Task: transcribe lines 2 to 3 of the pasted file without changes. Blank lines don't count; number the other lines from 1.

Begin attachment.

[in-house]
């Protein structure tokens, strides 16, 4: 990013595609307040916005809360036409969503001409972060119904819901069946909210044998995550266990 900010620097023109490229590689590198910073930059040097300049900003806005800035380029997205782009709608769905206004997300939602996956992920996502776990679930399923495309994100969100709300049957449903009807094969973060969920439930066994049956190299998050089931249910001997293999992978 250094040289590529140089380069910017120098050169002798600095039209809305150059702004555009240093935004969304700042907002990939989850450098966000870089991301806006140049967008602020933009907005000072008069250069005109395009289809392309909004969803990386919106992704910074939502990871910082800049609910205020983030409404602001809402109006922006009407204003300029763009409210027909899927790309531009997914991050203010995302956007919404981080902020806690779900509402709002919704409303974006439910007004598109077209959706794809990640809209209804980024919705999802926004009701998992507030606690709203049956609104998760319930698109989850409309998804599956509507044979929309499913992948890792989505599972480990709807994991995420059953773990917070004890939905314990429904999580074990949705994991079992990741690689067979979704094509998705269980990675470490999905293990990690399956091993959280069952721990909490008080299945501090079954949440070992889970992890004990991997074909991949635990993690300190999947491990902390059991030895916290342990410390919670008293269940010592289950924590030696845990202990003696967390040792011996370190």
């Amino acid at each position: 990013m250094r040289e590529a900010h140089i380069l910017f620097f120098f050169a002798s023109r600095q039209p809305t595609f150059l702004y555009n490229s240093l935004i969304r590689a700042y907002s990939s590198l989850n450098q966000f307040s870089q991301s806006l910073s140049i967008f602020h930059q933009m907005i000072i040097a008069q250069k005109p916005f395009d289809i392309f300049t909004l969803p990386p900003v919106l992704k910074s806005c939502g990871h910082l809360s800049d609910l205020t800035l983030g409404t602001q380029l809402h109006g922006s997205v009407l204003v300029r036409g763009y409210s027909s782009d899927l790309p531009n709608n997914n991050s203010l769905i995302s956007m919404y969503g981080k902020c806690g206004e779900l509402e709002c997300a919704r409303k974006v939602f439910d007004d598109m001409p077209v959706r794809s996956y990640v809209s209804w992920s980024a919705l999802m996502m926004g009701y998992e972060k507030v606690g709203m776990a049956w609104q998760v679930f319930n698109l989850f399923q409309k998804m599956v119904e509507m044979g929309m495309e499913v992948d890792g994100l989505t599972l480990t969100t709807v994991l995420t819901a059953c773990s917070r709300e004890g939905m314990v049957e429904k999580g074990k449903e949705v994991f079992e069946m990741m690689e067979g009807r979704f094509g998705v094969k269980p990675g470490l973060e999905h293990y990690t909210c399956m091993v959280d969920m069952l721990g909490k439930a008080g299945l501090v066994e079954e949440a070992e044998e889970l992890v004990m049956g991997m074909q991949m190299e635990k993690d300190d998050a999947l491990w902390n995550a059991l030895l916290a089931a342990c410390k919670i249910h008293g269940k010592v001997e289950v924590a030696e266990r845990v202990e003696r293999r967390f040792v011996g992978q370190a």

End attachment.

């Protein structure tokens, strides 16, 4: 990013595609307040916005809360036409969503001409972060119904819901069946909210044998995550266990 900010620097023109490229590689590198910073930059040097300049900003806005800035380029997205782009709608769905206004997300939602996956992920996502776990679930399923495309994100969100709300049957449903009807094969973060969920439930066994049956190299998050089931249910001997293999992978 250094040289590529140089380069910017120098050169002798600095039209809305150059702004555009240093935004969304700042907002990939989850450098966000870089991301806006140049967008602020933009907005000072008069250069005109395009289809392309909004969803990386919106992704910074939502990871910082800049609910205020983030409404602001809402109006922006009407204003300029763009409210027909899927790309531009997914991050203010995302956007919404981080902020806690779900509402709002919704409303974006439910007004598109077209959706794809990640809209209804980024919705999802926004009701998992507030606690709203049956609104998760319930698109989850409309998804599956509507044979929309499913992948890792989505599972480990709807994991995420059953773990917070004890939905314990429904999580074990949705994991079992990741690689067979979704094509998705269980990675470490999905293990990690399956091993959280069952721990909490008080299945501090079954949440070992889970992890004990991997074909991949635990993690300190999947491990902390059991030895916290342990410390919670008293269940010592289950924590030696845990202990003696967390040792011996370190």
């Amino acid at each position: 990013m250094r040289e590529a900010h140089i380069l910017f620097f120098f050169a002798s023109r600095q039209p809305t595609f150059l702004y555009n490229s240093l935004i969304r590689a700042y907002s990939s590198l989850n450098q966000f307040s870089q991301s806006l910073s140049i967008f602020h930059q933009m907005i000072i040097a008069q250069k005109p916005f395009d289809i392309f300049t909004l969803p990386p900003v919106l992704k910074s806005c939502g990871h910082l809360s800049d609910l205020t800035l983030g409404t602001q380029l809402h109006g922006s997205v009407l204003v300029r036409g763009y409210s027909s782009d899927l790309p531009n709608n997914n991050s203010l769905i995302s956007m919404y969503g981080k902020c806690g206004e779900l509402e709002c997300a919704r409303k974006v939602f439910d007004d598109m001409p077209v959706r794809s996956y990640v809209s209804w992920s980024a919705l999802m996502m926004g009701y998992e972060k507030v606690g709203m776990a049956w609104q998760v679930f319930n698109l989850f399923q409309k998804m599956v119904e509507m044979g929309m495309e499913v992948d890792g994100l989505t599972l480990t969100t709807v994991l995420t819901a059953c773990s917070r709300e004890g939905m314990v049957e429904k999580g074990k449903e949705v994991f079992e069946m990741m690689e067979g009807r979704f094509g998705v094969k269980p990675g470490l973060e999905h293990y990690t909210c399956m091993v959280d969920m069952l721990g909490k439930a008080g299945l501090v066994e079954e949440a070992e044998e889970l992890v004990m049956g991997m074909q991949m190299e635990k993690d300190d998050a999947l491990w902390n995550a059991l030895l916290a089931a342990c410390k919670i249910h008293g269940k010592v001997e289950v924590a030696e266990r845990v202990e003696r293999r967390f040792v011996g992978q370190a």